Ventarura cross-section with dark ring insideVentarura
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Among the Higher Plants in the Rhynie chert, Ventarura had been discovered last, and named and described in 2000 [1]. It was assumed to be confined to a separate and narrowly localized variety of the Rhynie chert, named Windyfield chert. (Hence the name of the plant, which means windy field.)
Like the previously discovered Trichopherophyton, Ventarura belongs to the zosterophylls, a group of plants widely distributed in the Lower Devonian. An incurved tip (like that of most ferns) of
Ventarura has been discovered in a small sample found in 1998 and has remained the only one found hitherto. (See Rhynie Chert News  3 .)

The distinctive feature, a concentric tube with well seen cellular structure while all other tissue had virtually vanished, is found only in the upper parts of the plant which seem to be less often preserved. This tube, seen as a ring on cross-sections with rugged contour, is often but not always conspicuous for its apparently strong cell walls with dark stain. Its original interpretation as sclerenchyma [1] is questionable. (See  Rhynie Chert News 60 , 82.) 
Ventarura parts without a ring on cross-sections are usually not recognized as such. Even Ventarura sections with ring may escape notice if the outline is not rugged but smoothly circular and the cell walls are not stained dark but pale. (See Rhynie Chert News 58.)
One or more younger shoots inside an older one most probably indicate a zosterophyll. (See
Rhynie Chert News 16.)
  
Hollow straws of Aglaophyton with several layers of well-preserved cells below the surface may easily be (and really had been) mistaken for Ventarura. (See  Rhynie Chert News 66 .)
In order to tell Ventarura from Aglaophyton cross-sections, the following rules can be helpful:
It is Ventarura if the ring of well-seen cells is ...
 ... (nearly) circular but the outline of the section is rugged,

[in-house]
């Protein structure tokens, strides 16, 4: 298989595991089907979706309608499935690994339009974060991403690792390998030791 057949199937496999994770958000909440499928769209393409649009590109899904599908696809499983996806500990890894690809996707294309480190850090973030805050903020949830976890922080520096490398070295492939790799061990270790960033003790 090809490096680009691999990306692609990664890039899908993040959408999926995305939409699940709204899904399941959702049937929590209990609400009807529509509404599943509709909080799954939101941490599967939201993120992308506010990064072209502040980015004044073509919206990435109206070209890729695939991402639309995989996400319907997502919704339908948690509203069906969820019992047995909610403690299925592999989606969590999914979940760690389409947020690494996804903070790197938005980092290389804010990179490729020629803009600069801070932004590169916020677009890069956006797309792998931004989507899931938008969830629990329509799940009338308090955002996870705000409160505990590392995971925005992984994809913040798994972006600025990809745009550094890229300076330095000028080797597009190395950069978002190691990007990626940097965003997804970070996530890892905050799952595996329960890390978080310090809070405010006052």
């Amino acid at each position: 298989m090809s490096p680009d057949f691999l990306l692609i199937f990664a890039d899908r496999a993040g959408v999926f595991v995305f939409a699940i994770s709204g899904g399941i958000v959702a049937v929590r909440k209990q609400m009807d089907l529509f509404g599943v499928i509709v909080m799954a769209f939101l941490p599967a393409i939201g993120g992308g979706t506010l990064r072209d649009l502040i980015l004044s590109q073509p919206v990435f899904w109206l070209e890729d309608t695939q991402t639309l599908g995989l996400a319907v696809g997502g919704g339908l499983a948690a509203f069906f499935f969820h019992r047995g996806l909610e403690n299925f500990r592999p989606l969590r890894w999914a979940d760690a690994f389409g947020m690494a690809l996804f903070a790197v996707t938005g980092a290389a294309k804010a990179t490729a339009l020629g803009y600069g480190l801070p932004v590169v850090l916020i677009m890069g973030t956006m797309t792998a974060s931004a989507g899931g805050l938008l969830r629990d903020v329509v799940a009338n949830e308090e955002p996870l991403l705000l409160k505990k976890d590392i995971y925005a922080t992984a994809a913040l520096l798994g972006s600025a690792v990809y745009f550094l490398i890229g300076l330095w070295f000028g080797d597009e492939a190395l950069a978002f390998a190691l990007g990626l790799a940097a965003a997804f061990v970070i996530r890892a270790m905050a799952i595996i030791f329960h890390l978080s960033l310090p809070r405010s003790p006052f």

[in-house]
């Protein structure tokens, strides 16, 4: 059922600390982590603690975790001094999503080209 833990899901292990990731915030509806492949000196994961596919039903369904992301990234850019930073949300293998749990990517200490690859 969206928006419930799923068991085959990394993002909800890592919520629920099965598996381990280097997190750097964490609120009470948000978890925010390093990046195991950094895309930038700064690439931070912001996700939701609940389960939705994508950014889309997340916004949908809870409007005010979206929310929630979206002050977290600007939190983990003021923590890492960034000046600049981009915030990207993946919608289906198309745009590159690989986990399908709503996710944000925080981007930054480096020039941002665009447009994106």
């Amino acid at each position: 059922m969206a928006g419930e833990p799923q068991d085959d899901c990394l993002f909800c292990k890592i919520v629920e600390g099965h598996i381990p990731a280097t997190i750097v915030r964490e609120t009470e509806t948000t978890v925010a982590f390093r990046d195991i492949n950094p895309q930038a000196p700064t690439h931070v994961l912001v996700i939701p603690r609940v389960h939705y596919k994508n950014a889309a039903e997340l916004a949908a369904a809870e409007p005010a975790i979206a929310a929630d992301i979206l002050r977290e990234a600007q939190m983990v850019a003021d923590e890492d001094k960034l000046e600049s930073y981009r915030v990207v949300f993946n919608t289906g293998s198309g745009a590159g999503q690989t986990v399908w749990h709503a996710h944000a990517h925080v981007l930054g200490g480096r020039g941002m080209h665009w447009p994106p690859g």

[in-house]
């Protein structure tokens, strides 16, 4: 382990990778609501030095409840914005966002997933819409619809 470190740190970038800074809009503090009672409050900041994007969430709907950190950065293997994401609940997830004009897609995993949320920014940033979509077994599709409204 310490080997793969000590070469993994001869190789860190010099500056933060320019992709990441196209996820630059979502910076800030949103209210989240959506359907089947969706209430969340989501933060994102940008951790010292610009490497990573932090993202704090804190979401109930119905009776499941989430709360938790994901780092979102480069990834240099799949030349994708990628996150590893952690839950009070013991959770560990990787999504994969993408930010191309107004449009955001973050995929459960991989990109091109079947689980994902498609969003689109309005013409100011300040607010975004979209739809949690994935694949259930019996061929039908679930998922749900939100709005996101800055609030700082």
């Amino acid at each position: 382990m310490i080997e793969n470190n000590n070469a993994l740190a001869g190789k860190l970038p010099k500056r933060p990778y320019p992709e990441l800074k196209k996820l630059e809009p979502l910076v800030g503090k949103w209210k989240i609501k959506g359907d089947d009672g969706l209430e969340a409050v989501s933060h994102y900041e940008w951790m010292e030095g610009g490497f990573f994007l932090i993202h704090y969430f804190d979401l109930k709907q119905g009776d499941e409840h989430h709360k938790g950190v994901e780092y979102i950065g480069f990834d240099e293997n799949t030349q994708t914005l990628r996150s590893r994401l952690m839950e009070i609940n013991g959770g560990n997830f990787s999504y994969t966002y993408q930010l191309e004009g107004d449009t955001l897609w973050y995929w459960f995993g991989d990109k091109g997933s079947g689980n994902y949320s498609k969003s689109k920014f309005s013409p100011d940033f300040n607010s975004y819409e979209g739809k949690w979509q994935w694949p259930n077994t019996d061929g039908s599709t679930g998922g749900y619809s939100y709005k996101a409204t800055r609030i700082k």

... well away from the outline,

 ... not continuous or only partial.
It is virtually never
Ventarura if the epidermis is still there. (See Rhynie Chert News 61, 91.)

It is not known whether the decay-resistant tube amidst the cortex makes Ventarura unique or is present in some other fossil or extant plant, too. The hollow straw aspect occasionally seen with Aglaophyton, well known but misinterpreted, is possibly brought about by essentially the same sequence of processes and hence can lead to an explanation of the conspicuous phenomenon in either plant.
(See Rhynie Chert News 83 .)
Judging from more than a dozen small chert samples with Ventarura found hitherto, this plant seems to be more widely distributed in the chert but had been overlooked. Hence, more finds are likely, which may help to answer the remaining questions raised by the peculiar features of this fossil.
The shoot cross-section seen here was enigmatic until the publication [1] on
Ventarura appeared in 2000. A cross-section with unique aspect is shown in Rhynie Chert News 96.
Considering that Ventarura and Trichopherophyton are the least abundant ones among the land plants in the Rhynie chert, the presence of the two zosterophylls in one chert sample must be a rare coincidence. (See Rhynie Chert News 95 .)

[1]  C.L. Powell, D. Edwards, N.H. Trewin: A new vascular plant from the Lower Devonian Windyfield chert, Rhynie,
      Trans. Roy. Soc. Edingurgh, Earth Sci. 90 (2000 for 1999), 331-349.

H.-J. Weiss       2012,     emended 2014, 2016.

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